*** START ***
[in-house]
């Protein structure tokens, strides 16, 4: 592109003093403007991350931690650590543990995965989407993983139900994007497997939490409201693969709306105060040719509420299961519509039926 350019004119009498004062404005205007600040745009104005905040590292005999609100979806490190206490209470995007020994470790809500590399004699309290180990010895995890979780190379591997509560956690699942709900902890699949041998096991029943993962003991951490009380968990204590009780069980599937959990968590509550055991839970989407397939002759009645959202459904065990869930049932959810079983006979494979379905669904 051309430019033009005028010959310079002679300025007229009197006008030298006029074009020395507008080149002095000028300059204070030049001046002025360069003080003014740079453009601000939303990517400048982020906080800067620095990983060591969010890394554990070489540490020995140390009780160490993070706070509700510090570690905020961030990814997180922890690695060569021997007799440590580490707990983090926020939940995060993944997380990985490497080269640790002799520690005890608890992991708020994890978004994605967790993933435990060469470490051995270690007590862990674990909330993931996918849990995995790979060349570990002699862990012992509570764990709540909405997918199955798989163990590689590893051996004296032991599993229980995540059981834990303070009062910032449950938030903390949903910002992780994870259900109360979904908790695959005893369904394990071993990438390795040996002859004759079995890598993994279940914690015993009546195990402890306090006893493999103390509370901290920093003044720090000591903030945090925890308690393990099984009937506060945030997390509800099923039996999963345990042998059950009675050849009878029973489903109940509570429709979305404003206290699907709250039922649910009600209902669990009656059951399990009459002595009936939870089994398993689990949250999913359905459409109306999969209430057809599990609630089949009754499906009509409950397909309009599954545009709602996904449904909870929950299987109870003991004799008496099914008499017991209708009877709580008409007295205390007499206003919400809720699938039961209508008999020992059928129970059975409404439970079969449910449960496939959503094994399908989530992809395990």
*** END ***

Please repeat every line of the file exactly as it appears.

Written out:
[in-house]
């Protein structure tokens, strides 16, 4: 592109003093403007991350931690650590543990995965989407993983139900994007497997939490409201693969709306105060040719509420299961519509039926 350019004119009498004062404005205007600040745009104005905040590292005999609100979806490190206490209470995007020994470790809500590399004699309290180990010895995890979780190379591997509560956690699942709900902890699949041998096991029943993962003991951490009380968990204590009780069980599937959990968590509550055991839970989407397939002759009645959202459904065990869930049932959810079983006979494979379905669904 051309430019033009005028010959310079002679300025007229009197006008030298006029074009020395507008080149002095000028300059204070030049001046002025360069003080003014740079453009601000939303990517400048982020906080800067620095990983060591969010890394554990070489540490020995140390009780160490993070706070509700510090570690905020961030990814997180922890690695060569021997007799440590580490707990983090926020939940995060993944997380990985490497080269640790002799520690005890608890992991708020994890978004994605967790993933435990060469470490051995270690007590862990674990909330993931996918849990995995790979060349570990002699862990012992509570764990709540909405997918199955798989163990590689590893051996004296032991599993229980995540059981834990303070009062910032449950938030903390949903910002992780994870259900109360979904908790695959005893369904394990071993990438390795040996002859004759079995890598993994279940914690015993009546195990402890306090006893493999103390509370901290920093003044720090000591903030945090925890308690393990099984009937506060945030997390509800099923039996999963345990042998059950009675050849009878029973489903109940509570429709979305404003206290699907709250039922649910009600209902669990009656059951399990009459002595009936939870089994398993689990949250999913359905459409109306999969209430057809599990609630089949009754499906009509409950397909309009599954545009709602996904449904909870929950299987109870003991004799008496099914008499017991209708009877709580008409007295205390007499206003919400809720699938039961209508008999020992059928129970059975409404439970079969449910449960496939959503094994399908989530992809395990």